Quebec Relies on Great Lakes-Seaway Shipping
Quebec is the gateway to the Great Lakes-Seaway system. The St. Lawrence River acts as a valuable connection to Ontario and U.S. markets farther west. More than 56 million tons of Great Lakes-Seaway cargo is handled at Quebec ports.
Mining companies depend on the Great Lakes-Seaway system to transport iron ore from mines in Quebec and Labrador to steel mills in Ontario, Indiana, Ohio, and Michigan. Major refineries use ships to move petroleum products from Sarnia and Nanticoke, Ontario, to the Port of Montreal and Sept-Iles. A major refinery in Quebec City also ships products through the Seaway to Ontario markets. The international Port of Montreal and the Port of Quebec act as transshipment hubs for grain and other bulk cargoes that are transferred from Great Lakes ships to larger ocean carriers.
Economic Impacts (In 2010 USD)
|Jobs||Personal Income||Business Revenue||Local Purchases||Total Taxes Paid|
|35,000||$1.8 billion||$6.2 billion||$1 billion||$880 million|
Investments (In 2013 USD)
|Invested in Quebec port, terminal and waterway infrastructure|
Quebec Port Activity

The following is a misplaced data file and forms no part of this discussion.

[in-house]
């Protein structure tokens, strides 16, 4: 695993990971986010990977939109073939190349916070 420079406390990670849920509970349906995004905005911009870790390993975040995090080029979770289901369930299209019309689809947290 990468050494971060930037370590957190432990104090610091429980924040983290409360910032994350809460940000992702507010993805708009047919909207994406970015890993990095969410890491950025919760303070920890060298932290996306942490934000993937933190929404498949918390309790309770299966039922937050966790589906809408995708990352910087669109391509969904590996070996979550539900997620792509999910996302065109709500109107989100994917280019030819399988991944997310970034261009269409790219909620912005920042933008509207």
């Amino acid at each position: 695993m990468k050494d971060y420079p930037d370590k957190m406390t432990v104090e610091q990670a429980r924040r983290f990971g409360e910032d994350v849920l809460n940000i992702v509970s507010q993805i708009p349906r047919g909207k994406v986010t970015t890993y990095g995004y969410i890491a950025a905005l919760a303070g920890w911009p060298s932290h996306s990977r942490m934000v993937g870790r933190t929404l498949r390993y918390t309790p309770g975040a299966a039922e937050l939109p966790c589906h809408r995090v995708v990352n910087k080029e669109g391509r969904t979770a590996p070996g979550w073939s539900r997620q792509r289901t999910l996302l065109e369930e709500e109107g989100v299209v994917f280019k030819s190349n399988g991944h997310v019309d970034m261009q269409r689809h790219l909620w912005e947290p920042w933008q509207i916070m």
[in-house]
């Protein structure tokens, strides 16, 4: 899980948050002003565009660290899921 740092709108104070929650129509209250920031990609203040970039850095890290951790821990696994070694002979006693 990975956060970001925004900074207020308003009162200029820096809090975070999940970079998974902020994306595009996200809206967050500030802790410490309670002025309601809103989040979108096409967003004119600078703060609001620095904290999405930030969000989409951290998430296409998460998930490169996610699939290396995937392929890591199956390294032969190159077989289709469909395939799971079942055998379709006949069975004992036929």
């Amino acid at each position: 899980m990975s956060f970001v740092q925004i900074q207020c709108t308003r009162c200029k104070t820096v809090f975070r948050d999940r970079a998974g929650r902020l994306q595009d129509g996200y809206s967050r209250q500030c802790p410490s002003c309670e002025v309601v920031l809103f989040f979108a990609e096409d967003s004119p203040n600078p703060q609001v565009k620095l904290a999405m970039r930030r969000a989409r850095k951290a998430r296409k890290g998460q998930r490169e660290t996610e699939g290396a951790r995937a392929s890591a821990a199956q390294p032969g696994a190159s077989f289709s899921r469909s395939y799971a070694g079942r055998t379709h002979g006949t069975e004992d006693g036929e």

|Port||Major Cargoes Handled|
|Côte-Ste-Catherine||Salt, gypsum, potash|
|Montréal||Grain, liquid bulk|
|Port Cartier||Iron ore, grain|
|Quebec||Grain, coal, concentrates, liquid bulk|
|Sept-Îles||Iron ore, general cargo|
|Valleyfield||Salt, liquid bulk|
The Economic Impacts of the Great Lakes-St. Lawrence Seaway Navigation System, Martin Associates (October 2011)
Note: Figures exclude impacts created by international maritime commerce at St. Lawrence River ports in Quebec, where cargo does not transit the St. Lawrence Seaway lock system to and from the upper lakes
Infrastructure Investment Survey of the Great Lakes and St. Lawrence Seaway System, Martin Associates (January 2015)
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